Carrier debuts refrigerated unit control system
Carrier Transicold Wednesday, March 30, introduced a new control system called APX for one of its transport refrigeration units that features distributed electronics for increased reliability and simpler troubleshooting.
Dave Kiefer, director of marketing and product management, said the system’s goal was to replace the standard control box, which can be hard to troubleshoot, with “a distributed system of sealed components.” He said the basic system will consist of three modules: a power control module near the battery, a display module on the outside of the box and a main module. This results in “shorter wire runs, fewer connectors and a more efficient wiring harness that is 40 percent lighter than the standard harness.”
The components will be housed in watertight, sealed enclosures. “Users will be able to add modules later, so today’s equipment won’t be obsolete tomorrow,” Kiefer added. The modules will be “daisy-chained” together, meaning the system can be expanded and modified in an unlimited number of ways.
Kiefer said the system’s Virtual Tech diagnostic software will run continuously. A red LED in place of the normal green means a module has failed and should be replaced. All a technician has to do is insert a new module to confirm the problem with the old one and the repair will be complete.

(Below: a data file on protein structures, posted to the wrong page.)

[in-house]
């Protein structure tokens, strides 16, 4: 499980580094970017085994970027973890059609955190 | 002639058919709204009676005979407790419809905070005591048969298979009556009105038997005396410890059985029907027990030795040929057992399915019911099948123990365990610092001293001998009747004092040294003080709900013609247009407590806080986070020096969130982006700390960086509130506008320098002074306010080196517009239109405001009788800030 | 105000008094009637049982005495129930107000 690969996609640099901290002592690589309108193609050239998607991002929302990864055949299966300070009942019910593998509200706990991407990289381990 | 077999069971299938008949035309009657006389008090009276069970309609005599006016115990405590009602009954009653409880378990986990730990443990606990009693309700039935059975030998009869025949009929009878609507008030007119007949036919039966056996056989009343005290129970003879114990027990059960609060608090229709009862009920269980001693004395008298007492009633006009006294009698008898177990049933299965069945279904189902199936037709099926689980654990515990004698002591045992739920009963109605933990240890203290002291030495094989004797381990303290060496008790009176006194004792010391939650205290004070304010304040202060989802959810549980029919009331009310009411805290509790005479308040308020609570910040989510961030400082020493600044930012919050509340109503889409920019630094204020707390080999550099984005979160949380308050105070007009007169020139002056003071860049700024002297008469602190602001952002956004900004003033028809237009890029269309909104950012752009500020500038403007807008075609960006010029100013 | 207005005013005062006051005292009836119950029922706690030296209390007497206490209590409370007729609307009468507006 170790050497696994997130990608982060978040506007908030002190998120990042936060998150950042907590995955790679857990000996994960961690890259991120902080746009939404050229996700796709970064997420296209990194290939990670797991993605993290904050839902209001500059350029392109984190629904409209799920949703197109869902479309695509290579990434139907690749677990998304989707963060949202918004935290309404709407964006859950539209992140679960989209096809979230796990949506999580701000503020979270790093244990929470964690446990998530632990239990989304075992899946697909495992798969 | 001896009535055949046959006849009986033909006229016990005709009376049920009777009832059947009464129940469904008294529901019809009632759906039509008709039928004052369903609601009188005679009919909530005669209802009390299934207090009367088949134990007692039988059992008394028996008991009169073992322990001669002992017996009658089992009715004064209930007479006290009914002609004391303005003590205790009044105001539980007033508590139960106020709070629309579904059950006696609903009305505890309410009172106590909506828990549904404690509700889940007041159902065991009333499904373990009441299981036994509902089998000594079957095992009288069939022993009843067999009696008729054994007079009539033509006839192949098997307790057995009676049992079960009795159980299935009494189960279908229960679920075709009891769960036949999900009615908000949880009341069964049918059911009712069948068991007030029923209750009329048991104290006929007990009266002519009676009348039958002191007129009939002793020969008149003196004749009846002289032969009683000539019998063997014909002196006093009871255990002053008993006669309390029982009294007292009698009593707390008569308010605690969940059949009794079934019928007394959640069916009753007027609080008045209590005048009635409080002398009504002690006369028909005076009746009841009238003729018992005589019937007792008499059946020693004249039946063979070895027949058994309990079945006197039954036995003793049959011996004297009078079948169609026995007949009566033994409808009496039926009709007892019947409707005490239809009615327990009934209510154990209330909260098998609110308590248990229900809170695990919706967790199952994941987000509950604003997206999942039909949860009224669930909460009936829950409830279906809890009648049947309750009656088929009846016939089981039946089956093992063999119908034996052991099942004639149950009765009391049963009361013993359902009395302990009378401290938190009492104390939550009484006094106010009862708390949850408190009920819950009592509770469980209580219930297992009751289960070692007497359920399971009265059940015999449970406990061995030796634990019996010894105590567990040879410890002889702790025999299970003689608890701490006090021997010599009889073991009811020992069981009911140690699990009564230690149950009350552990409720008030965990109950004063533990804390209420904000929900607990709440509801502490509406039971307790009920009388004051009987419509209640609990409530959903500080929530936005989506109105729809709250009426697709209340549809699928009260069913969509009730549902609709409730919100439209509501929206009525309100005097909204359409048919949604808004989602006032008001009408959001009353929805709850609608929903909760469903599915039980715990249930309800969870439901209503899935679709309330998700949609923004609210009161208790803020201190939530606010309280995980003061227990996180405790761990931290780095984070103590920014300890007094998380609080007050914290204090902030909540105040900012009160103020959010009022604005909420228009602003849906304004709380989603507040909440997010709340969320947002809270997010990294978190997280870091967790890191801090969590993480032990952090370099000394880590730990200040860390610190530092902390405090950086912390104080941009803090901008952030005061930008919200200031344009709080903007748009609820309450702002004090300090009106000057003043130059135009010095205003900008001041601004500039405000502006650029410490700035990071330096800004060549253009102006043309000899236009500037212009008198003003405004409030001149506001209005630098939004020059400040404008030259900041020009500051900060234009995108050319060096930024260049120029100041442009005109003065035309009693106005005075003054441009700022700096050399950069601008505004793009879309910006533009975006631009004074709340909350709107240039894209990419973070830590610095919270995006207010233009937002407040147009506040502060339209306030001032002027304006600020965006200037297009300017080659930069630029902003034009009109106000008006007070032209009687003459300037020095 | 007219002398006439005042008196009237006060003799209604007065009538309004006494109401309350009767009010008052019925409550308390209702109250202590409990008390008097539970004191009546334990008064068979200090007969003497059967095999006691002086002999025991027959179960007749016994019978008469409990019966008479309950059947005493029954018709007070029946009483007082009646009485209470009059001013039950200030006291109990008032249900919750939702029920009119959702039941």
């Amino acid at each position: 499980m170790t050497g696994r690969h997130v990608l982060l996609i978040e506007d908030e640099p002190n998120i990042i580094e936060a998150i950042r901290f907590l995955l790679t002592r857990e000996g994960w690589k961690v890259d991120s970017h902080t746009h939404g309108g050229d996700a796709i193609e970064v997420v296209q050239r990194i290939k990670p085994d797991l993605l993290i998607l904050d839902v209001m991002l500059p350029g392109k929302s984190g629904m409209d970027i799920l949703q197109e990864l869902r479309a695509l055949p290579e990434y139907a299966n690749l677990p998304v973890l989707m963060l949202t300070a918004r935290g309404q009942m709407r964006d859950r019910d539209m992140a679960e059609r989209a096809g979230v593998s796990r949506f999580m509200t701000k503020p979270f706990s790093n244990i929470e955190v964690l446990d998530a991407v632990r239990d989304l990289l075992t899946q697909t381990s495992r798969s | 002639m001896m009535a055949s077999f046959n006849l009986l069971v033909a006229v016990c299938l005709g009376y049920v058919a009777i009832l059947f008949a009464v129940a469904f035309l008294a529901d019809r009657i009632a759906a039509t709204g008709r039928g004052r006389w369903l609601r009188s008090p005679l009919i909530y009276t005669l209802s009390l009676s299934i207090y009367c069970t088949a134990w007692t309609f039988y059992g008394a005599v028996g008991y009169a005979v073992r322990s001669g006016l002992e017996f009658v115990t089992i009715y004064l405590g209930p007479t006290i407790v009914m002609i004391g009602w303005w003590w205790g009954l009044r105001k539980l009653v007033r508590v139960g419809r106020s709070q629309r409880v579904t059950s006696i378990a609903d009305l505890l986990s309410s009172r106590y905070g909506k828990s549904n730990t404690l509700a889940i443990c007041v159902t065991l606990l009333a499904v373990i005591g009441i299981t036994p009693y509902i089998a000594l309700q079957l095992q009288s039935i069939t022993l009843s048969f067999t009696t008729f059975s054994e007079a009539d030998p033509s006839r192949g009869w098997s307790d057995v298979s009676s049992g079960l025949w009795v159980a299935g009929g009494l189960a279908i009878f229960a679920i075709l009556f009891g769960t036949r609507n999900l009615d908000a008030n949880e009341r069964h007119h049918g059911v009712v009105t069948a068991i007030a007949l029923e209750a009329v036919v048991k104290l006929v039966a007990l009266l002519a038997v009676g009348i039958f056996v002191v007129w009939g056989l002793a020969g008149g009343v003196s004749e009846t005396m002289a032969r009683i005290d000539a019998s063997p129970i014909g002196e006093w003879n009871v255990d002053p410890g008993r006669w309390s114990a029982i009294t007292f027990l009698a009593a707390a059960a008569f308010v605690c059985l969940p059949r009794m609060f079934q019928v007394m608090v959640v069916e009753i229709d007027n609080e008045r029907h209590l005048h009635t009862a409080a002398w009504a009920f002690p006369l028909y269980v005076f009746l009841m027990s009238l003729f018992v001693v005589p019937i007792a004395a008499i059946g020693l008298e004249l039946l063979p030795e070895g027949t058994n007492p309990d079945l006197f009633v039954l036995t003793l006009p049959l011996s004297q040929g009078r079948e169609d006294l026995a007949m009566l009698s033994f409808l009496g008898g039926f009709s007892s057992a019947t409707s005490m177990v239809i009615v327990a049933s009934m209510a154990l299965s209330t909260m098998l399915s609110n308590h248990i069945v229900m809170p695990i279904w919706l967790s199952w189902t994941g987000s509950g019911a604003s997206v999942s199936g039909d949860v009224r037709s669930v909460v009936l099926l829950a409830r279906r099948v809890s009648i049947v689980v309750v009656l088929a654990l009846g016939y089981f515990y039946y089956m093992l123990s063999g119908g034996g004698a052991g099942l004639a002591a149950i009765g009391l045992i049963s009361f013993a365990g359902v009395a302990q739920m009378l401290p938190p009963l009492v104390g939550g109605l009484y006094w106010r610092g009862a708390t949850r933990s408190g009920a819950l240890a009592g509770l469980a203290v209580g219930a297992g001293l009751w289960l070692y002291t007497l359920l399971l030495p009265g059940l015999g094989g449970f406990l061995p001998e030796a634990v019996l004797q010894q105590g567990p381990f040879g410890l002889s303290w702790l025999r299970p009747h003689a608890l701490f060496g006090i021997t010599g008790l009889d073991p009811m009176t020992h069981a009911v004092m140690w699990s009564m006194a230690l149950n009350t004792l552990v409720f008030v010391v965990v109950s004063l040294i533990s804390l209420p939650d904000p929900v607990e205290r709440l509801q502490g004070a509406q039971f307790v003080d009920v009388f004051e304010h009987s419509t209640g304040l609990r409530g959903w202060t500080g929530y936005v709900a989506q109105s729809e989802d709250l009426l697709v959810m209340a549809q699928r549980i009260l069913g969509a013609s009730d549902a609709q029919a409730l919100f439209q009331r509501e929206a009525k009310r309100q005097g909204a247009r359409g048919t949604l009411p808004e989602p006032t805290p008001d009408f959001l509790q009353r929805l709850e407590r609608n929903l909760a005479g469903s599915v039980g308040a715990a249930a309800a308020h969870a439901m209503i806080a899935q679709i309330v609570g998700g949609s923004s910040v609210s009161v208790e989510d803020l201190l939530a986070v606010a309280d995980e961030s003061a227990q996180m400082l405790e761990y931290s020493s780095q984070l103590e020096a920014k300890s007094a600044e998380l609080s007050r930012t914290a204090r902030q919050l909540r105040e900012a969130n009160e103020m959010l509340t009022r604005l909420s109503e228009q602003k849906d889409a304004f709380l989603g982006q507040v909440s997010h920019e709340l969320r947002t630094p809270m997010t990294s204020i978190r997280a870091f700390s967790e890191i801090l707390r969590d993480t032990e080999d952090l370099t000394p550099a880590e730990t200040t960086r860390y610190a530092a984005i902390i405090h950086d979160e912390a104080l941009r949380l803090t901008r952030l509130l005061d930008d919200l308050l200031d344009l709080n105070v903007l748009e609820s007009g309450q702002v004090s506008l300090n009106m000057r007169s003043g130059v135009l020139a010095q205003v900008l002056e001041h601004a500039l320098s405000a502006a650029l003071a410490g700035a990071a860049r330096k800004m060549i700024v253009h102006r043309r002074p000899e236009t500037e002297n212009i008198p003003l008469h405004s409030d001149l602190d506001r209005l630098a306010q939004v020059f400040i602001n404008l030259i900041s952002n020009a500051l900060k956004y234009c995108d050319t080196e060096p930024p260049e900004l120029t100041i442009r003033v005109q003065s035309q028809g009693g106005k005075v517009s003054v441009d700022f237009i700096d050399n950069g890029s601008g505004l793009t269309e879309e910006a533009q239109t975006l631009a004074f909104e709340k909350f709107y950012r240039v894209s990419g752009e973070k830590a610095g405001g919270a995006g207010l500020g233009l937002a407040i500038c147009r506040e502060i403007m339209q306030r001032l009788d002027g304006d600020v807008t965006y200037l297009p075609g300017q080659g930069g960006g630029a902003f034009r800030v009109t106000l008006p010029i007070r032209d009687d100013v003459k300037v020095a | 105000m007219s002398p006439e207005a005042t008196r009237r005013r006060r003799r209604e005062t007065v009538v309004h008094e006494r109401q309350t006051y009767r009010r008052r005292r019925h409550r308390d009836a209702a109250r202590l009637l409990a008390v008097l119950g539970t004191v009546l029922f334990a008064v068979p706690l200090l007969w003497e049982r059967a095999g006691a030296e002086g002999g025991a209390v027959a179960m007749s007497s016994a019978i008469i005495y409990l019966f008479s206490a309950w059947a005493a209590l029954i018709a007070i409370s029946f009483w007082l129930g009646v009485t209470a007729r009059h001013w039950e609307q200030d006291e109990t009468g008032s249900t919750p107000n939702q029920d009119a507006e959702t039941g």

The display has also been improved to provide an illuminated screen with a dashboard-like display with most of the common readouts like temperature setting and box temperature. Several dedicated backlit buttons for functions such as continuous run or on-off operation will simplify operation. Operation will in some ways resemble that of accessing a common ATM. Technicians will be able to simultaneously display up to five lines of operating information for quicker evaluation of a unit’s condition.
A fleet will be able to customize driver access to various functions to “keep it simple for drivers and make operation mistake proof,” said Kiefer. The system has a number of applications already, all developed by a Carrier subsidiary. It will include a USB port to share information with jump drives so trip data can be downloaded. Programming uploads are also available.
The system will be available as an option, initially on the X2 unit only.
"There probably should be some minimum standards. But as long as the ...